H810: Week 7: Activity 15.1: Tools

Visible to anyone in the world

I have quite a lot of experience working with students who use various tools to assist them. Rather than go through the physical aspects of the tools, I have looked at various tools described on the slides and have made a few notes on how I have seen them used by students I have worked with.

Slide 7: Mindmapping: Inspiration / Freemind

Many of my students are supplied with Inspiration 9 as part of their Disabled Students' Allowance and they are offered a training session to go with it. It is listed on Amazon at £70. I have used the Webspiration version which is an online version and excellent for online collaboration. I initially used it with a student with a visual impairment whose notetaker had copied down an extensive mind map from the whiteboard in the lecture theatre. The student could not read it until I transferred it to Webspiration and they could view it online and magnify it. She found it so useful that she shared the password with other students and they collaboratively made changes to improve it.

I have just been introduced to Freemind which is produced by Sourceforge and is the free version. I have not had much time to experiment with it but so far I am very impressed.

http://freemind.sourceforge.net/wiki/index.php/Main_Page

Slide 8: Mobile phones

I think all the students I currently work with have a mobile phone with the capability of taking photographs. Many of the students with dyslexia or visual impairment use their phone to photograph information rather than try to copy it down although it is not unusual to see a queue of students waiting to take photographs of the board at the end of a lecture/tutorial. They are also very useful to take photographs of notices placed on the noticeboard. This summer I was acting as a support worker for a student on The Open University's astronomy summer school in Majorca. The students were working in groups and instructed to copy notes from the other half of the group. We were working nights with very little sleep and it would have been very easy to make mistakes when copying so all of the students took photographs of each other's notebooks.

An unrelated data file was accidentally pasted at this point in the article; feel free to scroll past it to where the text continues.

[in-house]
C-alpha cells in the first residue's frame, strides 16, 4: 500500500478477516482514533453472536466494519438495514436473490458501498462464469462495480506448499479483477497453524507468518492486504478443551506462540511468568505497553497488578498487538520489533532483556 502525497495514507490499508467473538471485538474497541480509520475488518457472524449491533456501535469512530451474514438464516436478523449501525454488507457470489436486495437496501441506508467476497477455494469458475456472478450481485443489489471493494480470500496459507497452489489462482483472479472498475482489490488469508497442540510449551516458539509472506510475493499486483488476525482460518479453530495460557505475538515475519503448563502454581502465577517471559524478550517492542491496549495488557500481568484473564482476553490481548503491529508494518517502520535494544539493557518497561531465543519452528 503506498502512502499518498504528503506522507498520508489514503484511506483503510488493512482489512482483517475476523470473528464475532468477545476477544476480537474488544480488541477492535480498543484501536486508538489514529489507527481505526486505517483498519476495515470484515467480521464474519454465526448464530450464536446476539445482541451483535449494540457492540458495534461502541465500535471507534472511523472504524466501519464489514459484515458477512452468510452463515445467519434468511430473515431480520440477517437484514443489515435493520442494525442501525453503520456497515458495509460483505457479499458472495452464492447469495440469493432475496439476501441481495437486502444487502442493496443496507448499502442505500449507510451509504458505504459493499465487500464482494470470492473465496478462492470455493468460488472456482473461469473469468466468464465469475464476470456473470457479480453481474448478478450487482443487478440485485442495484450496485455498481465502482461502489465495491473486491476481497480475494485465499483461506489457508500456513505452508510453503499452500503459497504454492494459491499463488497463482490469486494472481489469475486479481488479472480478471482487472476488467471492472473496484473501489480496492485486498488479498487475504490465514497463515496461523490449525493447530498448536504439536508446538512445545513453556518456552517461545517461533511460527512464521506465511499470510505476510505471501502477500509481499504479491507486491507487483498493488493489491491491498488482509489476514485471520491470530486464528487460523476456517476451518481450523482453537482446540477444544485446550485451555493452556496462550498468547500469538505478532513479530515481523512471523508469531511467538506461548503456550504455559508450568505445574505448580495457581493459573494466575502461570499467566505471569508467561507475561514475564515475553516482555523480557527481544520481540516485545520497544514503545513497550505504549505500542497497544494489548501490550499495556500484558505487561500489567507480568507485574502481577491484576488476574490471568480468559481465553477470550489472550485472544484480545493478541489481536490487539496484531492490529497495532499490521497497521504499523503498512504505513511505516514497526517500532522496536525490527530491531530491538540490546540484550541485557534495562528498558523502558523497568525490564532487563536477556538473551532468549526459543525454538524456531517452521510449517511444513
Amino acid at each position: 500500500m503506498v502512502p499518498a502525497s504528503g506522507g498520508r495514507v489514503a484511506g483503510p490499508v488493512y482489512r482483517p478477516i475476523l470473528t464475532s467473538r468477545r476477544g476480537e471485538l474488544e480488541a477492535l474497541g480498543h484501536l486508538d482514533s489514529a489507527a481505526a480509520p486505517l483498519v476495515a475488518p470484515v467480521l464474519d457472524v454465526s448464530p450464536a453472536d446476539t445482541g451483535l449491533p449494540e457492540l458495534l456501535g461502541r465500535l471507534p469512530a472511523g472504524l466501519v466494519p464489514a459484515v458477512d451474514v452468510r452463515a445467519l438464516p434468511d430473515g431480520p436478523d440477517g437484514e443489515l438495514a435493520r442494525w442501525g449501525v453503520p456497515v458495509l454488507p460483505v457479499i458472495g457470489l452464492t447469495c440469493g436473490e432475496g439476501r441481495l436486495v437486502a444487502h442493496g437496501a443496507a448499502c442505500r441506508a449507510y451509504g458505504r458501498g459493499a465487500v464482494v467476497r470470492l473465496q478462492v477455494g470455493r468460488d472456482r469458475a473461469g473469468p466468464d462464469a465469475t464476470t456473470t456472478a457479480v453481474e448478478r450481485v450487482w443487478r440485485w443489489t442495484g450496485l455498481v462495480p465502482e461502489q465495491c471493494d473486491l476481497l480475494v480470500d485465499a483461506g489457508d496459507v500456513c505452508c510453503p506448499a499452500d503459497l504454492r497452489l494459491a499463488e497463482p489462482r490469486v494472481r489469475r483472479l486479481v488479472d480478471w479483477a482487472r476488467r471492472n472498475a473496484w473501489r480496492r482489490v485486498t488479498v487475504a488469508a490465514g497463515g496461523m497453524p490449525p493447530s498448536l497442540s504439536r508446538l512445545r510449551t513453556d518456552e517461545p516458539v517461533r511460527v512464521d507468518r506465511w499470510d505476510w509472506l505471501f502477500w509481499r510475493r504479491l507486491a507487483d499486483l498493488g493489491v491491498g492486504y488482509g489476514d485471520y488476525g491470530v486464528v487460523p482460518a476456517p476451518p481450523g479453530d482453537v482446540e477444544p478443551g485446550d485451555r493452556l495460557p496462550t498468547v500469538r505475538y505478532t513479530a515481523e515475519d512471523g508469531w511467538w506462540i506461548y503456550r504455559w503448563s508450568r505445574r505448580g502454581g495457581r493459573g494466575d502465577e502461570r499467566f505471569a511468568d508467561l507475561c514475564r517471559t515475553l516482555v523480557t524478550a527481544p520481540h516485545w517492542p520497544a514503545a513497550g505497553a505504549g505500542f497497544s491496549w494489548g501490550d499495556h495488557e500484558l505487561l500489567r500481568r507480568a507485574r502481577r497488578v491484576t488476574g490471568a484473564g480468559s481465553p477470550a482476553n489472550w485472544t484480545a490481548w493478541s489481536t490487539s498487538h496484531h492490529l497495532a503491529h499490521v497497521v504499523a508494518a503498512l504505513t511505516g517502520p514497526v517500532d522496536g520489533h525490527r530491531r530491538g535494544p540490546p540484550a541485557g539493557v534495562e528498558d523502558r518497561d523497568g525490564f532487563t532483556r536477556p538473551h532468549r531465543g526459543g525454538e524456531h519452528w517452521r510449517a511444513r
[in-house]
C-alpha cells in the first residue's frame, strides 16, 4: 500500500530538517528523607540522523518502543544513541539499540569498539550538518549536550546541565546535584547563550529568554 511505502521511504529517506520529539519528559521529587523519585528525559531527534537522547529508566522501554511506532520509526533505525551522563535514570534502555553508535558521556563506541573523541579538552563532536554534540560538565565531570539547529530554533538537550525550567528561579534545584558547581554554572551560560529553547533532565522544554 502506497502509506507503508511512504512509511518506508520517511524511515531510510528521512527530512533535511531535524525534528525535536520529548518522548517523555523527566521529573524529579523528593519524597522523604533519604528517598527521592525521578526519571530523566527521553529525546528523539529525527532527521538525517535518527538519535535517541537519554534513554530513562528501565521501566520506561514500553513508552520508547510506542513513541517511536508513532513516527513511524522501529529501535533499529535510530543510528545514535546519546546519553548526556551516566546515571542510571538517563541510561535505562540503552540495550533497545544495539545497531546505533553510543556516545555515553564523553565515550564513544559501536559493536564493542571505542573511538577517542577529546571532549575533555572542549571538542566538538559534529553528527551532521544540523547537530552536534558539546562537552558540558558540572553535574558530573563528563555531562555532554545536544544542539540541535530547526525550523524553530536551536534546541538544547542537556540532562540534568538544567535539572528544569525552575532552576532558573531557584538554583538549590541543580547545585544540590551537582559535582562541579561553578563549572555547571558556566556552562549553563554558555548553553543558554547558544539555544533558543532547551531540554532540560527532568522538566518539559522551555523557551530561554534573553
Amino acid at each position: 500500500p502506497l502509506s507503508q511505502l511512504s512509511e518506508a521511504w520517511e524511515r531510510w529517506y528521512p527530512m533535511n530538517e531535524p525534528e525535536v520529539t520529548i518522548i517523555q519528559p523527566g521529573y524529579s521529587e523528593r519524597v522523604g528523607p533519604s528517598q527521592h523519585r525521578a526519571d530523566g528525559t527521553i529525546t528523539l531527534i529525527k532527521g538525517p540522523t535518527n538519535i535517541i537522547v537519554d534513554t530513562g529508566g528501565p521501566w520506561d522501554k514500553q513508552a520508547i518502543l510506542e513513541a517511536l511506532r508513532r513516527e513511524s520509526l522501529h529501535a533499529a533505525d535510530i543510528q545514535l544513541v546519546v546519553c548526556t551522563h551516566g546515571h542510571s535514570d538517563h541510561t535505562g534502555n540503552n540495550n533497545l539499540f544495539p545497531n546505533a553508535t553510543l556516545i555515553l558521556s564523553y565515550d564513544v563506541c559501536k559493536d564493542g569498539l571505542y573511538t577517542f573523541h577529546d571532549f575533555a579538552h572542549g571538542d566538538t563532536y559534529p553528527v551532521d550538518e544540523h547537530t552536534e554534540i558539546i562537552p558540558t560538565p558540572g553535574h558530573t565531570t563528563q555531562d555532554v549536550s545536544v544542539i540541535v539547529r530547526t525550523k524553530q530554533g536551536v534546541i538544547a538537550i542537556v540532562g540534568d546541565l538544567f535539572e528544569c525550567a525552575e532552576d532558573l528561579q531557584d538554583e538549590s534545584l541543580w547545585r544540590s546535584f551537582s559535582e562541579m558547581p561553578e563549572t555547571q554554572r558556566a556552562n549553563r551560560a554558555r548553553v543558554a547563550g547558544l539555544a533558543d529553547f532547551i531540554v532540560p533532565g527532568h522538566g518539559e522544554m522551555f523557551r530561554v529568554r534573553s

I am a touch typist and not that fast although I can keep up with lectures at university and so I am employed as an electronic notetaker for part of my support work. I know a handful of shortcuts in order to keep my speed up when typing. The ones I use most are:

• A letter with an acute accent: Ctrl ' followed by the letter
• A letter with an umlaut: Ctrl shift : followed by the letter
• Switch superscript on and off: Ctrl shift +
• Switch subscript on and off: ­­­Ctrl =

I tend to have to check these when I have not used them for a while and I have a great admiration for those students with visual impairments who need to memorise a lot of commands in order to access their computer. I have recently been working with a student who is registered blind and also has short term memory problems. He really struggles with accessing his computer and it consequently takes him a long time to write assignments even after he has managed to access the books and papers he requires.

Slide 10: Virtual Keyboard

http://abilitynet.wetpaint.com/page/On+Screen+Keyboards

This is a set of tools with which I have little experience and so I looked at them in more detail.